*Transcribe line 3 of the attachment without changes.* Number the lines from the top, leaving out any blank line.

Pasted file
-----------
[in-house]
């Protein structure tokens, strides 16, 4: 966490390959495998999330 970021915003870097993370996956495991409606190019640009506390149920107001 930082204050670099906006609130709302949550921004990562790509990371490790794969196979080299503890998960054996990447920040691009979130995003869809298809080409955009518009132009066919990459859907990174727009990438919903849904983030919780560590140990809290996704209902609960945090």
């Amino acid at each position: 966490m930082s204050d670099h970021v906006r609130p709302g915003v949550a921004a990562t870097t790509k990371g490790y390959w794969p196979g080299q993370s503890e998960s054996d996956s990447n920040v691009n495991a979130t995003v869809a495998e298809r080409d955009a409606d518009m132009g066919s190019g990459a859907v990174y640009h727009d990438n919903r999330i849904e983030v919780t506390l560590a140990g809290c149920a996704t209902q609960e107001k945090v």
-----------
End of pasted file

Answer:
């Amino acid at each position: 966490m930082s204050d670099h970021v906006r609130p709302g915003v949550a921004a990562t870097t790509k990371g490790y390959w794969p196979g080299q993370s503890e998960s054996d996956s990447n920040v691009n495991a979130t995003v869809a495998e298809r080409d955009a409606d518009m132009g066919s190019g990459a859907v990174y640009h727009d990438n919903r999330i849904e983030v919780t506390l560590a140990g809290c149920a996704t209902q609960e107001k945090v």